In a sign of just how bad scams have gotten, the Assistant Treasurer and Minister for Financial Services, Stephen Jones, has issued a warning for Australians to beware of scams that are circulating in the lead up to tax time 2023. According to the government, the number of scam reports received to date for the 2022-23 income year is already at 19,843 and is projected to exceed the 20,000 scams reported in the 2021-22 income year.
Tax time scams typically involve the impersonation of the ATO to obtain personal information or solicit unlawful payment. The common tricks tax scammers are using ahead of the 2022-23 tax time include:
- posing as the ATO on social media offering to help individuals with tax and super questions, which require personal information such as TFN, DOB, names, addresses etc;
- luring unsuspecting individuals with an offer of a fake refund in return for the provision of personal information;
- in conversations via phone, social media private messages, email and text, attempting to keep the individual engaged for as long as possible through various means including threats and intimidation, offers to help etc, to either collect personal information or solicit payment.
The ATO now has a dedicated team that monitors and assists taxpayers that have fallen victims to scammers. While the ATO will sometimes contact taxpayers by phone, email, SMS or post, it will never send out links to login to their online services or ask taxpayers to send personal information via any means. To be extra cautious, the ATO recommends that if taxpayers are unsure whether the communication they’ve received is genuinely from the ATO, they should not reply and look up the ATO’s number on its website and not call any number shown in the caller ID, phone log, SMS, or voicemail.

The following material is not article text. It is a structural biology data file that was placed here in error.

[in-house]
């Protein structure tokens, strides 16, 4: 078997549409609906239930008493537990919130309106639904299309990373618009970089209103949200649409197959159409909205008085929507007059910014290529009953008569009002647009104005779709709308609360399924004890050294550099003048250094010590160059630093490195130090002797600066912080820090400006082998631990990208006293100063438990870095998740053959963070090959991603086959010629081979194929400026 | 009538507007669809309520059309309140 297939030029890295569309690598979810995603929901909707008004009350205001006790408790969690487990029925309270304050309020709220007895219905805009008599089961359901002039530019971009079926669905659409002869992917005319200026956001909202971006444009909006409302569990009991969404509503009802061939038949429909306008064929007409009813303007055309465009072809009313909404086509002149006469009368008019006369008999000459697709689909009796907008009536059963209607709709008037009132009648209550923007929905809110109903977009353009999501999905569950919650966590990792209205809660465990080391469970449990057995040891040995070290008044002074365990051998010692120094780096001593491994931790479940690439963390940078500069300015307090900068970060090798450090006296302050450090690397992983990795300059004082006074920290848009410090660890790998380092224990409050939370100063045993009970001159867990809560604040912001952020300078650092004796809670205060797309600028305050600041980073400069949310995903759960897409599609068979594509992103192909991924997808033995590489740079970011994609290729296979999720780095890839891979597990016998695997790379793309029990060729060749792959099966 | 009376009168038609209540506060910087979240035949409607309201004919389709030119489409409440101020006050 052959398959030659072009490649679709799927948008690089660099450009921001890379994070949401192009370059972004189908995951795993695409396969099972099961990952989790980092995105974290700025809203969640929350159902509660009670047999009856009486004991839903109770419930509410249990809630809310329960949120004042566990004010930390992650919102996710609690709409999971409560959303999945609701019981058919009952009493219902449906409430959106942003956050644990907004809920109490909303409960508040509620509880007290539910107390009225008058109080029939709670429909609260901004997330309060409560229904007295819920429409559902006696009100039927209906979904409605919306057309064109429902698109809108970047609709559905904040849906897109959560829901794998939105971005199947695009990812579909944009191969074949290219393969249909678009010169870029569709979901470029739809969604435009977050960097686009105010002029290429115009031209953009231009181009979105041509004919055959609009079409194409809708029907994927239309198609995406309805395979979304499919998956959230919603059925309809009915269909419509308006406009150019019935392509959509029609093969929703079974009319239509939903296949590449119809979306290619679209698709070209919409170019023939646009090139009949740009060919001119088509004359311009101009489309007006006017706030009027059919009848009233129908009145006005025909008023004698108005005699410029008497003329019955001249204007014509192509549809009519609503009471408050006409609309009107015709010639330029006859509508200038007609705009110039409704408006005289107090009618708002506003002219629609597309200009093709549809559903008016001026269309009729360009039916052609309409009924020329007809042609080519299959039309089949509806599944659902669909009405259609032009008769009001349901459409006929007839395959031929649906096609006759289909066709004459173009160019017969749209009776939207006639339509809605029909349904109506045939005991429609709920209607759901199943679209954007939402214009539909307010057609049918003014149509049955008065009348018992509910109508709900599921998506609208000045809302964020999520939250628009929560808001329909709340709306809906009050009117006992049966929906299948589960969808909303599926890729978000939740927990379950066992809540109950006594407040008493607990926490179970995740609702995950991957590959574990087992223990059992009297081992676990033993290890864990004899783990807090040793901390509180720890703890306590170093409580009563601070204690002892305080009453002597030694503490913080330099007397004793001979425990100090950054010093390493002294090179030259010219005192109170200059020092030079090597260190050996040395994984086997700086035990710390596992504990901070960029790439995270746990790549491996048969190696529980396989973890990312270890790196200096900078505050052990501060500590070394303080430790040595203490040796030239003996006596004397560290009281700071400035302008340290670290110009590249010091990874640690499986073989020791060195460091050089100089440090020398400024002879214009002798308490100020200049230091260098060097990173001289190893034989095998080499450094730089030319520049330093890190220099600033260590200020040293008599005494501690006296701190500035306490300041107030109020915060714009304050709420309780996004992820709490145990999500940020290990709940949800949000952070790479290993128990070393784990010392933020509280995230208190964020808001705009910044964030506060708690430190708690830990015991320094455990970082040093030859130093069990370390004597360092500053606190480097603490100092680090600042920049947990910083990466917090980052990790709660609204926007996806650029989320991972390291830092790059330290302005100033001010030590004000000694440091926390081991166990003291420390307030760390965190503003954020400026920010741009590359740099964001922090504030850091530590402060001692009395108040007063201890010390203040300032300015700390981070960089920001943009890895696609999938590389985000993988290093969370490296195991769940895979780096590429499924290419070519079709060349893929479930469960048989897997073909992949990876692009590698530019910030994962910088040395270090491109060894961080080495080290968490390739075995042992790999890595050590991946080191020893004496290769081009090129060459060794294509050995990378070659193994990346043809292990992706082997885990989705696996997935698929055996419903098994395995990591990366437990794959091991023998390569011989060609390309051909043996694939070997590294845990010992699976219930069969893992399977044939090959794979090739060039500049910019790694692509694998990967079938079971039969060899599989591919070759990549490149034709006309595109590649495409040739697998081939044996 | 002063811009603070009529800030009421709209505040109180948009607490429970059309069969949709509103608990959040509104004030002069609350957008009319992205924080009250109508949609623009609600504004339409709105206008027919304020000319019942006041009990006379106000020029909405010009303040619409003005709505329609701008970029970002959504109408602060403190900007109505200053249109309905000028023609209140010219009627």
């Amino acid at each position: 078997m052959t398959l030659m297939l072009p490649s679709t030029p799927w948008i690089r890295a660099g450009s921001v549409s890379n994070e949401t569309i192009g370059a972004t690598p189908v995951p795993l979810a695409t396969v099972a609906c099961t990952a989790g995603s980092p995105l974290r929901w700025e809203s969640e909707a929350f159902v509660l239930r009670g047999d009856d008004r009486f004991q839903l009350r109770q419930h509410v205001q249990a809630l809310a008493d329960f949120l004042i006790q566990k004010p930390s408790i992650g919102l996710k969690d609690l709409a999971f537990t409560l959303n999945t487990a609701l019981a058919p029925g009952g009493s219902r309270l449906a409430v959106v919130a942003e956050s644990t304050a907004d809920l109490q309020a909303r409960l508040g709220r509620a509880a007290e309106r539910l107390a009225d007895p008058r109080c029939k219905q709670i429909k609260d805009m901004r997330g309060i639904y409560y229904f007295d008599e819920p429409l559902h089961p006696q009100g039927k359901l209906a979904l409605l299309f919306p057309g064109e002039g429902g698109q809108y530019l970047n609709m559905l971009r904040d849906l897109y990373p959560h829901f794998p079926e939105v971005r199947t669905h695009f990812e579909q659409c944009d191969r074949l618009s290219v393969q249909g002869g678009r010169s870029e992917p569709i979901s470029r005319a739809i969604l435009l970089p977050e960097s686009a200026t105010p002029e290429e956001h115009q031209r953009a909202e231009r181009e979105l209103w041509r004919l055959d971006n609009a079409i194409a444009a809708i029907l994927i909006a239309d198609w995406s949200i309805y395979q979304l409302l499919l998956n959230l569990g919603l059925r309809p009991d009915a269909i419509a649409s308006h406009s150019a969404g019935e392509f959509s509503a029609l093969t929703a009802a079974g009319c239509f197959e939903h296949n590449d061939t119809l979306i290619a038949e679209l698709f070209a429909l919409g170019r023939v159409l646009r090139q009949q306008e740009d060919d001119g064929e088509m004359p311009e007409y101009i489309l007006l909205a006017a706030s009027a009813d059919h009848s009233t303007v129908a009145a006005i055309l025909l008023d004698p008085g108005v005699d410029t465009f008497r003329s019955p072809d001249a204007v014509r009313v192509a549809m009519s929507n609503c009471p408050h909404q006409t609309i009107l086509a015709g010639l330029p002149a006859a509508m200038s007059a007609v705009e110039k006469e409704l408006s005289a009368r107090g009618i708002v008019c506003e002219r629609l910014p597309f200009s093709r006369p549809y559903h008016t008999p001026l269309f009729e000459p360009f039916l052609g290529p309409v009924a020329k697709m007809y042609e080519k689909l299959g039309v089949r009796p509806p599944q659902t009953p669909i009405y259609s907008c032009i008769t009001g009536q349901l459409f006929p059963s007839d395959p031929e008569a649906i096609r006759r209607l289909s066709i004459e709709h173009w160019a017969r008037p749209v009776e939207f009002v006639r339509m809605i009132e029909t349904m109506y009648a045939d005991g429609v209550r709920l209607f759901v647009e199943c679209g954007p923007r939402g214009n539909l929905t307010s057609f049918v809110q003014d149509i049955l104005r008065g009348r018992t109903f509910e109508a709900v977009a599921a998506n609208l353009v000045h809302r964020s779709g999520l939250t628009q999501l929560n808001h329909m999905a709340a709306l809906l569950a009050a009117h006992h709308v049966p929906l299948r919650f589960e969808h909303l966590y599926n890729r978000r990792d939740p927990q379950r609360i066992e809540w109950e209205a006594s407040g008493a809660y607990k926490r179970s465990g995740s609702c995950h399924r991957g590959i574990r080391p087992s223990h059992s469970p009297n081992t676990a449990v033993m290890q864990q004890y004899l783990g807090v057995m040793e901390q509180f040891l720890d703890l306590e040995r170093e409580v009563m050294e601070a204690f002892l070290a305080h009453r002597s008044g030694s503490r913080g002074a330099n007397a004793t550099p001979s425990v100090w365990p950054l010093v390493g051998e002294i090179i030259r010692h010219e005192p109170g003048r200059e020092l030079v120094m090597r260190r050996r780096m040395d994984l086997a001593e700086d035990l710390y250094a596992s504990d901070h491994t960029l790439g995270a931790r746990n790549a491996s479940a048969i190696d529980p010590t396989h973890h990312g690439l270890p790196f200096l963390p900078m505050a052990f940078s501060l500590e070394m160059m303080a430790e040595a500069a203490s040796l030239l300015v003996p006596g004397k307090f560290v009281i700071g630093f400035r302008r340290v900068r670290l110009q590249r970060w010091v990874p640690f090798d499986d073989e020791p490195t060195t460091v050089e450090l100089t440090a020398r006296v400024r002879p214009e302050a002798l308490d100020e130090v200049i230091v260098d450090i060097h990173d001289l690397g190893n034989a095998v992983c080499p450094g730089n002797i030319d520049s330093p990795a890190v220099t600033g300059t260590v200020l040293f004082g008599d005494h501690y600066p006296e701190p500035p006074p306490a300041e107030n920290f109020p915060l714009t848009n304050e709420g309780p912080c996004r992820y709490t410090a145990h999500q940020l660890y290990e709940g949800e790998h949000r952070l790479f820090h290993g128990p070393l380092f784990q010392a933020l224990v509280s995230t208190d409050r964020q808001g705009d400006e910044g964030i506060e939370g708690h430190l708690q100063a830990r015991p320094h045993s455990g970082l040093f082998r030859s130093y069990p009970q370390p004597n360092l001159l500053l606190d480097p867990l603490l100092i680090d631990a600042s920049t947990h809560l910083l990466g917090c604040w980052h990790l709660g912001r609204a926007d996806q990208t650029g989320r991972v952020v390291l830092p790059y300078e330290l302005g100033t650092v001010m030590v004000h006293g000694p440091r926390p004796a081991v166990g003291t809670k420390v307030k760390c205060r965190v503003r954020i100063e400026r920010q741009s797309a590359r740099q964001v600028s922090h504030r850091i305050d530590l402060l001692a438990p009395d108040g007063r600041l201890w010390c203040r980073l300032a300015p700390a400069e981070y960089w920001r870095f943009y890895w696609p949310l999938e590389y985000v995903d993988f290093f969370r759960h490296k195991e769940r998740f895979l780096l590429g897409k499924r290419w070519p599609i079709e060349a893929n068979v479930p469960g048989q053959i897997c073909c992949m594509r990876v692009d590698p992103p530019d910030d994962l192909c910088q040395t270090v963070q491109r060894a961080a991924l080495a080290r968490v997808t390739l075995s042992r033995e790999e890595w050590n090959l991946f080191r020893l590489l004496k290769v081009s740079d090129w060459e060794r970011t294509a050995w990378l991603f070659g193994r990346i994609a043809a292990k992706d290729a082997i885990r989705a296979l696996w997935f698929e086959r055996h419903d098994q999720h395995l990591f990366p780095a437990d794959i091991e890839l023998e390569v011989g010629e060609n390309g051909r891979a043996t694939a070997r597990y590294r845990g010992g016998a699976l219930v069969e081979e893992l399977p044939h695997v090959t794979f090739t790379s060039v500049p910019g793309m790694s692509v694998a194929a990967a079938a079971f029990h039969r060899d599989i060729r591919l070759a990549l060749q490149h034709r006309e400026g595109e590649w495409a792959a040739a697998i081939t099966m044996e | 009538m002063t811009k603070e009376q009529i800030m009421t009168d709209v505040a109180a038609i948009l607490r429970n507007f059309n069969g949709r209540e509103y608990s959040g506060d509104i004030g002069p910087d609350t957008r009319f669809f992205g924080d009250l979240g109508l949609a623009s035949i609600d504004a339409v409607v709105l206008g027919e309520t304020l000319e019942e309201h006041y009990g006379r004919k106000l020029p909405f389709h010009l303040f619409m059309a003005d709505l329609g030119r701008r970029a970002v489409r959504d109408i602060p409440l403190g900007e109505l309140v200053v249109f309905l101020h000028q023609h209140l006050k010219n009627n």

Many scammers will use spoofing technology to show a real ATO or an Australian phone number in the caller ID or call log. The ATO notes that its calls will not show a number and will be shown as No Caller ID. In addition, as some scammers may also attempt to get the individual into a conference call with a third party of fake tax or law enforcement officers, the ATO sates that it will never pull any individual into a conference call with a third party including the individual’s tax agent or other law enforcement.
In terms of SMS and email communications, the ATO says it will never send an unsolicited message asking individuals to return personal identifying information through these channels. It also does not send links or attachments for taxpayers to open or download. If the communication contains either a link or attachment and is purportedly from the ATO, it is highly likely to be a scam.
Individuals that have fallen victim to an ATO scam are encouraged to contact their bank for financial institution if financial information or money was provided to the scammer, make an official report to local police, and report the scam to the ATO through either their hotline, or the specific scams email address.
This article is for general information only. It does not make recommendations nor does it provide advice to address your personal circumstances. To make an informed decision, always contact a registered tax professional.